Note that even among biologists today, there’s disagreement as to whether “true bugs” include all of the Hemiptera, or just the Heteroptera.

    I’m beginning to think this “true bug” silliness is a kind of scientific urban legend or pseudo-fact akin to spurious prohibitions of split infinitives and sentence-final prepositions. It’s just something somebody misunderstood or made up sometime in the 1870s, and has hung on ever since by sheer force of repetition, despite mountains of evidence that people use “bug” to refer to all manner of arthropods.

    • Diana MacPherson
      Posted September 17, 2017 at 12:09 pm | Permalink

      Don’t use “bug” like that because it bugs Jerry.

    • jimroberts
      Posted September 17, 2017 at 3:20 pm | Permalink

      Linguistically, it is quite clear that a word can have an everyday meaning but also a specific technical meaning not necessarily very close to its common meaning. Think of force, power, work: these have very exact meanings in physics. If PCC(E) were to contract some minor respiratory infection, I would not be surprised if he told us that he had caught a bug. That is why he said, “to us biologists”, that is, speaking as biologists of biology.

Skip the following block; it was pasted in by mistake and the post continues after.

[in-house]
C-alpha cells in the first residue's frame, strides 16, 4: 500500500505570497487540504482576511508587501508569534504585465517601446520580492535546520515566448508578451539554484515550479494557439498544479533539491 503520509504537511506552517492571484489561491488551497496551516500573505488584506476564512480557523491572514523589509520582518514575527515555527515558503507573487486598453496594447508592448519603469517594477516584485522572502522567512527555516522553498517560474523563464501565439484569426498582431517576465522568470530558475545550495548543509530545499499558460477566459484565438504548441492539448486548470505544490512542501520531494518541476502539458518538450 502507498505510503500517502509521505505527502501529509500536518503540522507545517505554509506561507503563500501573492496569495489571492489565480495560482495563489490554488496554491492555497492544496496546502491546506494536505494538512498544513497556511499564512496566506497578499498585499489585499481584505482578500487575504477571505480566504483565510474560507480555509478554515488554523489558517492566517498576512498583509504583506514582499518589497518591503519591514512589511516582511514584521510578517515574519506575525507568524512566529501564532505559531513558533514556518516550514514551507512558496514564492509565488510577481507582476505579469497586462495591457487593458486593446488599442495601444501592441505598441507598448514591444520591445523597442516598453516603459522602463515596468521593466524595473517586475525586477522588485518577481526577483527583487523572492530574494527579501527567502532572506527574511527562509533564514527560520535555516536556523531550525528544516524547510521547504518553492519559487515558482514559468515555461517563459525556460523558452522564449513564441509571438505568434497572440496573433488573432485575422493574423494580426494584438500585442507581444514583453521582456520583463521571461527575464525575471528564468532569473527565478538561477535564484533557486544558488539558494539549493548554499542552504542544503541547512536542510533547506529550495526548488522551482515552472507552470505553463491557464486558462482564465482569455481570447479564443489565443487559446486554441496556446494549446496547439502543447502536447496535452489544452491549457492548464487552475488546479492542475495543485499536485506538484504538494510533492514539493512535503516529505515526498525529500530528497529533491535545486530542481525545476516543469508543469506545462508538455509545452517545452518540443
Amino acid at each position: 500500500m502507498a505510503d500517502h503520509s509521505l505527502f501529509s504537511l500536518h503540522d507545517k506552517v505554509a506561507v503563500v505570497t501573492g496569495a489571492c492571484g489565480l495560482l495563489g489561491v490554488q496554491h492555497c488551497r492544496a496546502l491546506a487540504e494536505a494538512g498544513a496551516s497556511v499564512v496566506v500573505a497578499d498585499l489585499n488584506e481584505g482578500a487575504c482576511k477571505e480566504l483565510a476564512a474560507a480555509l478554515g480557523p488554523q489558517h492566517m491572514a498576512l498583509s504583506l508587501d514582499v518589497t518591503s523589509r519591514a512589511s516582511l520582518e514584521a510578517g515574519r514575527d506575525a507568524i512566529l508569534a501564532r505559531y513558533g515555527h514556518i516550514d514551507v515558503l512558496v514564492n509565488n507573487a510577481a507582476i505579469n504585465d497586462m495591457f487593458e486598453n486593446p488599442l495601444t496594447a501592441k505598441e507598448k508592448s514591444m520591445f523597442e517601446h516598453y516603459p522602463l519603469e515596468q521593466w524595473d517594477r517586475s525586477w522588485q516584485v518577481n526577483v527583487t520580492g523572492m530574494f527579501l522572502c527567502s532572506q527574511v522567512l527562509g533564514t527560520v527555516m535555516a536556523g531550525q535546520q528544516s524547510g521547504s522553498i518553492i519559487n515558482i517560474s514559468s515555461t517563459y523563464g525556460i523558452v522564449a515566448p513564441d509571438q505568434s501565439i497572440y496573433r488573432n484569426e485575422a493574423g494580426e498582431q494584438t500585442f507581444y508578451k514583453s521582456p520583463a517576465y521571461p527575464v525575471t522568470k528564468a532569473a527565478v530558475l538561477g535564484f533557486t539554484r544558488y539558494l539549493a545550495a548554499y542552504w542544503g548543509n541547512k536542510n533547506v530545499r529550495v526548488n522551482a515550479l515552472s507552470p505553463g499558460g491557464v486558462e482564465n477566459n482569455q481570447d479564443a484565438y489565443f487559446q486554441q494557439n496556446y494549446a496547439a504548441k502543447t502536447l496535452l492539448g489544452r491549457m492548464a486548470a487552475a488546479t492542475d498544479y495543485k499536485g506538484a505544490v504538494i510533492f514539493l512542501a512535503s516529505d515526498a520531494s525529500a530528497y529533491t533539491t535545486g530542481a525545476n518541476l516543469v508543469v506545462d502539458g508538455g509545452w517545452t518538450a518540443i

• Gregory Kusnick
        Posted September 17, 2017 at 4:35 pm | Permalink

        But the specific technical meaning of “true bugs” is Hemiptera, or possibly Heteroptera, both of which are already perfectly cromulent technical words. So “true bugs” adds nothing to the technical vocabulary, and serves only as a shibboleth to signal in-group membership.

        • Posted September 17, 2017 at 5:35 pm | Permalink

          Thank you for your hurtful comment that I’m signaling membership of an in-group. Perhaps you might consider that I was just trying to impart some knowledge of biology.